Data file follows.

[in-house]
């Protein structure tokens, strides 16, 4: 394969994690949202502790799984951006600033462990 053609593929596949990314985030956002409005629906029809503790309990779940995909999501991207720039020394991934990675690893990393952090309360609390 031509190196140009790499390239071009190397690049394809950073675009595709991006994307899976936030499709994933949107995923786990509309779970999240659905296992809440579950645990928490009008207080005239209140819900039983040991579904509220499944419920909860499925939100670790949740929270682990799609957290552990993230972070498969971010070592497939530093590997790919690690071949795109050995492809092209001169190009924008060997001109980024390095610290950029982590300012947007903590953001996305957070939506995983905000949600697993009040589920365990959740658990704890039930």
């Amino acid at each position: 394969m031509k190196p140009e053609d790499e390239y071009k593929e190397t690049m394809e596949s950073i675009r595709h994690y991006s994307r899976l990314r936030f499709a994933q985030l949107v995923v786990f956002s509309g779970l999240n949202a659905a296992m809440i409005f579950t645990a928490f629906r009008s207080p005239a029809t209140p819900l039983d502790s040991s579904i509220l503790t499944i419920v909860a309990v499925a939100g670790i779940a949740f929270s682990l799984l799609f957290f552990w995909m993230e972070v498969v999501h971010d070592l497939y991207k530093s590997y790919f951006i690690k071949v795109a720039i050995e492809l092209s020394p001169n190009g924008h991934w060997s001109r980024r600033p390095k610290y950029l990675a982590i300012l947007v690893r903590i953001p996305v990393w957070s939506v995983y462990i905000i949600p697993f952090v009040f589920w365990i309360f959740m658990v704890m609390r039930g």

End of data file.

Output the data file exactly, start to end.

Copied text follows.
[in-house]
């Protein structure tokens, strides 16, 4: 394969994690949202502790799984951006600033462990 053609593929596949990314985030956002409005629906029809503790309990779940995909999501991207720039020394991934990675690893990393952090309360609390 031509190196140009790499390239071009190397690049394809950073675009595709991006994307899976936030499709994933949107995923786990509309779970999240659905296992809440579950645990928490009008207080005239209140819900039983040991579904509220499944419920909860499925939100670790949740929270682990799609957290552990993230972070498969971010070592497939530093590997790919690690071949795109050995492809092209001169190009924008060997001109980024390095610290950029982590300012947007903590953001996305957070939506995983905000949600697993009040589920365990959740658990704890039930």
């Amino acid at each position: 394969m031509k190196p140009e053609d790499e390239y071009k593929e190397t690049m394809e596949s950073i675009r595709h994690y991006s994307r899976l990314r936030f499709a994933q985030l949107v995923v786990f956002s509309g779970l999240n949202a659905a296992m809440i409005f579950t645990a928490f629906r009008s207080p005239a029809t209140p819900l039983d502790s040991s579904i509220l503790t499944i419920v909860a309990v499925a939100g670790i779940a949740f929270s682990l799984l799609f957290f552990w995909m993230e972070v498969v999501h971010d070592l497939y991207k530093s590997y790919f951006i690690k071949v795109a720039i050995e492809l092209s020394p001169n190009g924008h991934w060997s001109r980024r600033p390095k610290y950029l990675a982590i300012l947007v690893r903590i953001p996305v990393w957070s939506v995983y462990i905000i949600p697993f952090v009040f589920w365990i309360f959740m658990v704890m609390r039930g």